As a program director, I am responsible for hiring faculty.

Almost every single applicant says the same thing, “I teach every day in the clinic.”

I love hearing this, because that is our main job as clinicians—not just to give a patient exercises, or manual therapy, or gait training, etc. Our main job as PTs is to educate patients.

However, educating patients is nothing like educating students.

In didactic education, you must adhere to a syllabus, with specific educational objectives. The schedule is determined semester by semester. I need to be at my job for a certain amount of time each week, but it varies depending on the amount I am teaching. I have friends who are PTA program directors in other states, who don’t have to show up at work unless they are teaching or if they have meetings.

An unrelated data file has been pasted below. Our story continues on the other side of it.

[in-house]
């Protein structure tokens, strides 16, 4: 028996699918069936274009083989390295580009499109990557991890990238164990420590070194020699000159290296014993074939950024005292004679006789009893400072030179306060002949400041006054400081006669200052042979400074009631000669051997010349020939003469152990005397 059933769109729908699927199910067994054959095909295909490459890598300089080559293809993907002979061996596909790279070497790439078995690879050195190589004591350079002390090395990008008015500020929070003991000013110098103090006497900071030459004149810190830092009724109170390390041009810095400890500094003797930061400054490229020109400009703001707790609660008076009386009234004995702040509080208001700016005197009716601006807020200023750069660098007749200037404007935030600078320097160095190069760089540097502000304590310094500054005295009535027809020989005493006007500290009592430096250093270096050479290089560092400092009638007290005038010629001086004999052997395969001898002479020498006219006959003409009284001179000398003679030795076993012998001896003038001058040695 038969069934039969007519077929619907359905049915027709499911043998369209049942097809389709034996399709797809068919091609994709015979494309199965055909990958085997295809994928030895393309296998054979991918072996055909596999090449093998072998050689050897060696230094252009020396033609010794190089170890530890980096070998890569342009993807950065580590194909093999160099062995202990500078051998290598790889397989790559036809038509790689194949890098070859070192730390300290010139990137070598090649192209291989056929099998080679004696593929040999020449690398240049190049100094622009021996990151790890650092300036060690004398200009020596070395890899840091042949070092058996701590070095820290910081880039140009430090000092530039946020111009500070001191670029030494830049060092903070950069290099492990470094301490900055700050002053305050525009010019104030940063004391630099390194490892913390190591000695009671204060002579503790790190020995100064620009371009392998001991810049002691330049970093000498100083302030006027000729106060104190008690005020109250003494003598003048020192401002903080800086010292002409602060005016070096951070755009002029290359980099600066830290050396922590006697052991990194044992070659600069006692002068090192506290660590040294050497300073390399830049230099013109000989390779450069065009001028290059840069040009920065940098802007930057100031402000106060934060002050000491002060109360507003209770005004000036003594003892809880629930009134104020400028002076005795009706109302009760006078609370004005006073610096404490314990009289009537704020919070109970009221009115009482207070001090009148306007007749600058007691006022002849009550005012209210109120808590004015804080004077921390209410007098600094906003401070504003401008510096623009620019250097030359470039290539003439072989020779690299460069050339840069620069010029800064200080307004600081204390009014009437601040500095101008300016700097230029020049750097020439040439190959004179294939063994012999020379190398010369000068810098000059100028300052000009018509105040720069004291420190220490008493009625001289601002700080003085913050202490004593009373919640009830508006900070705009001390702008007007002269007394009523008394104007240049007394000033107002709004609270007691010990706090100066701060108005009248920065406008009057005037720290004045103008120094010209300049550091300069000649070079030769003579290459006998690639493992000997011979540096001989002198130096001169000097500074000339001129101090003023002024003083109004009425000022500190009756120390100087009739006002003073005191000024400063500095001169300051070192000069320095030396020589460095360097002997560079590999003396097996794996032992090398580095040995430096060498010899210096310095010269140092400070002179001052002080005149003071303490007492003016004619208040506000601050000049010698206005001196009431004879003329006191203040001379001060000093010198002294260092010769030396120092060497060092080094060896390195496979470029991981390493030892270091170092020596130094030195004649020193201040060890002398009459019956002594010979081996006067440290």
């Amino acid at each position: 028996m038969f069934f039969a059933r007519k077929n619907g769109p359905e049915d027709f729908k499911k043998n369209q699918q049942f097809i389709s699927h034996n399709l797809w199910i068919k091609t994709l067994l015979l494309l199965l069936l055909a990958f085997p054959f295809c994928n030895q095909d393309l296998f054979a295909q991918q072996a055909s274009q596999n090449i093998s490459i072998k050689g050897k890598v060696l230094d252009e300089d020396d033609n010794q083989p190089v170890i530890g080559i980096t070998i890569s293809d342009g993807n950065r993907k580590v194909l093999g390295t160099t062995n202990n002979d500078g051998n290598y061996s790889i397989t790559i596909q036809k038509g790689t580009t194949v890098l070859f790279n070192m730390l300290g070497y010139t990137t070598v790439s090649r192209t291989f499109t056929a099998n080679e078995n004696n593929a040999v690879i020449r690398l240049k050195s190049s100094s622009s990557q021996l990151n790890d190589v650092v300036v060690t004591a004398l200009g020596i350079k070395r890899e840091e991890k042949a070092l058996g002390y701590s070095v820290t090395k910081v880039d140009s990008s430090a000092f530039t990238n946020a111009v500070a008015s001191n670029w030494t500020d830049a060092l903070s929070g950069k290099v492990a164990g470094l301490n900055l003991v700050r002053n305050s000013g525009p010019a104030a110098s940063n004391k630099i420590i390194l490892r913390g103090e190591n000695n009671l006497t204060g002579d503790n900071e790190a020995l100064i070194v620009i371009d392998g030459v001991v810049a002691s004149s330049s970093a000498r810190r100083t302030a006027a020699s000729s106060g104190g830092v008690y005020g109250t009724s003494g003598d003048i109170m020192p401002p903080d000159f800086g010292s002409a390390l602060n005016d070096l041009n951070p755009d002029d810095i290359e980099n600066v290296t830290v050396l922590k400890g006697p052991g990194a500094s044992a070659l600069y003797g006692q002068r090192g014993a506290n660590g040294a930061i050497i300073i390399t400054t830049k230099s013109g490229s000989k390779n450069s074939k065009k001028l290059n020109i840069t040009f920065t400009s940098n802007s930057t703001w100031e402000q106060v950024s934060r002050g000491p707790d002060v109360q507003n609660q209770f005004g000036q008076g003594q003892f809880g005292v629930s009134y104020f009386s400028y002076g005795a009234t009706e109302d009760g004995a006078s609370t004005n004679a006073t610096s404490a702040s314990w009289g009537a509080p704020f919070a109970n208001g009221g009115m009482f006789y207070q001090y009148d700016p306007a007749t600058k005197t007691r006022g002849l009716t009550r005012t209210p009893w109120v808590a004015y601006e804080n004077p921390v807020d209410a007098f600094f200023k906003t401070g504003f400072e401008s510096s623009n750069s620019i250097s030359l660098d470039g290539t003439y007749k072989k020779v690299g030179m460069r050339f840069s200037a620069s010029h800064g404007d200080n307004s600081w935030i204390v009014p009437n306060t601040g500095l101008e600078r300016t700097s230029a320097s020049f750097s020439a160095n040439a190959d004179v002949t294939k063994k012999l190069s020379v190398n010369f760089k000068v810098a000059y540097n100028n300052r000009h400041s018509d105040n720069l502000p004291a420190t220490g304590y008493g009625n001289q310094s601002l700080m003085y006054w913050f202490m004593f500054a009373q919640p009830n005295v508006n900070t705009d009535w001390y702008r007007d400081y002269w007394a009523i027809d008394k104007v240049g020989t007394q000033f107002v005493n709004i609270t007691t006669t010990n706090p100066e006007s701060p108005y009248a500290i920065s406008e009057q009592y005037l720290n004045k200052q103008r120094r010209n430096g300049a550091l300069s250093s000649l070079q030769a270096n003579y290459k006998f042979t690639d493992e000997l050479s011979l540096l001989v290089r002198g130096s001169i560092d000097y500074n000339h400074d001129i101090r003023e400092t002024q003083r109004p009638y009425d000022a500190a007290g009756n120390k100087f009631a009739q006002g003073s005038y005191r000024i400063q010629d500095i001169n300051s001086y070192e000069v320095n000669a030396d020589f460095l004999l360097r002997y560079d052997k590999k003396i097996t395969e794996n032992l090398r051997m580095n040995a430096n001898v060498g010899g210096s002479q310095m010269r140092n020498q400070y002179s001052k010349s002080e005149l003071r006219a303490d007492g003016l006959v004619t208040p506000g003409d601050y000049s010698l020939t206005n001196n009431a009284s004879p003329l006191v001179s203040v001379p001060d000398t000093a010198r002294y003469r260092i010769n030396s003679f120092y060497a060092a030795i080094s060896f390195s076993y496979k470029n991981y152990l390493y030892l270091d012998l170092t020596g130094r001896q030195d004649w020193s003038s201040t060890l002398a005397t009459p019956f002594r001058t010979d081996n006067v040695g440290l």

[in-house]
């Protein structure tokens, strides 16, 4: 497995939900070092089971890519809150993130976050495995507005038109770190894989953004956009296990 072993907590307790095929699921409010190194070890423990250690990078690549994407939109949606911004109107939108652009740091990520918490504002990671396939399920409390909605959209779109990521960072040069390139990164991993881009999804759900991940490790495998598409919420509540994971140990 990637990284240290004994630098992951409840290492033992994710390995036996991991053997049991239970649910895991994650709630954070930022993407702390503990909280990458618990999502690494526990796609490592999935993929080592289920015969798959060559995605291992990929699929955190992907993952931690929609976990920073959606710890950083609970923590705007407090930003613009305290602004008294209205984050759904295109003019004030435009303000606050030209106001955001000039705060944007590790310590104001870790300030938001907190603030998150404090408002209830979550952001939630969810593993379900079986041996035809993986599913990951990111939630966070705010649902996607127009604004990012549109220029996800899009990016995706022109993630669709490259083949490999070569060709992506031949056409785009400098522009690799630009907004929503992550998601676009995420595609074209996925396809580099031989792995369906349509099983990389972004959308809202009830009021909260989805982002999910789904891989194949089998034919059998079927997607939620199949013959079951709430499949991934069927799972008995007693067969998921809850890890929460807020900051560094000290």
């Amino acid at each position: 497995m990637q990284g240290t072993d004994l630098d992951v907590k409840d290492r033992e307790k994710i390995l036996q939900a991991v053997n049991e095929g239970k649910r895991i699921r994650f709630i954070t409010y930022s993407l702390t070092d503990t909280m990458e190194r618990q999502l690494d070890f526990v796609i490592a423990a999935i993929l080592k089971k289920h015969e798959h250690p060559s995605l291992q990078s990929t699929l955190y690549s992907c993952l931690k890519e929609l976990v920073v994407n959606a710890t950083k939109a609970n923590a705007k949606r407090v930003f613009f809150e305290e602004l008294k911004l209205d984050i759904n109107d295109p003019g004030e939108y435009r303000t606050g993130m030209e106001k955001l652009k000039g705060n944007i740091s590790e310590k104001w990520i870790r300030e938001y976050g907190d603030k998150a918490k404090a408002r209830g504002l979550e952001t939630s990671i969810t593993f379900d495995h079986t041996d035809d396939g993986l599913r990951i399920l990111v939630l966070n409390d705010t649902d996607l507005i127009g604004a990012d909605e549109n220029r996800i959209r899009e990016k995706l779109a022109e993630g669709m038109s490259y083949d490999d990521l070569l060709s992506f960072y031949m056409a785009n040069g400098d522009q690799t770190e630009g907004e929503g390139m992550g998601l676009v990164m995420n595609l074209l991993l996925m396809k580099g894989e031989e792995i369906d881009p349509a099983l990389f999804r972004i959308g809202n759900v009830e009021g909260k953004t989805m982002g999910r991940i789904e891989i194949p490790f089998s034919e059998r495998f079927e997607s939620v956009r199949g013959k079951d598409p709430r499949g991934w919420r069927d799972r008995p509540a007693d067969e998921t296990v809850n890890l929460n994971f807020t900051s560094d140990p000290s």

I once had a phone conference with another PTA program director who called me from the beach with her grandkids—she didn’t need to physically be at work, so she didn’t have to go in!

How does the school where you work usually advertise jobs?

We advertise on Indeed.com and Careerbuilder.com. I would strongly advise individuals interested in careers in education to join the APTA Academy of Education (formerly the Education section). Jobs are regularly posted there.

What are some of the ways being a clinic director and staff PT helped prepare you for your current role?

You need experience in management to prepare to be a program director in education, but the jobs are not similar.

It is true that you need to manage people, but I have not experienced the same challenges. The administrative portion of the job is much more difficult in education, but the managing of your staff—at least for me—is much easier.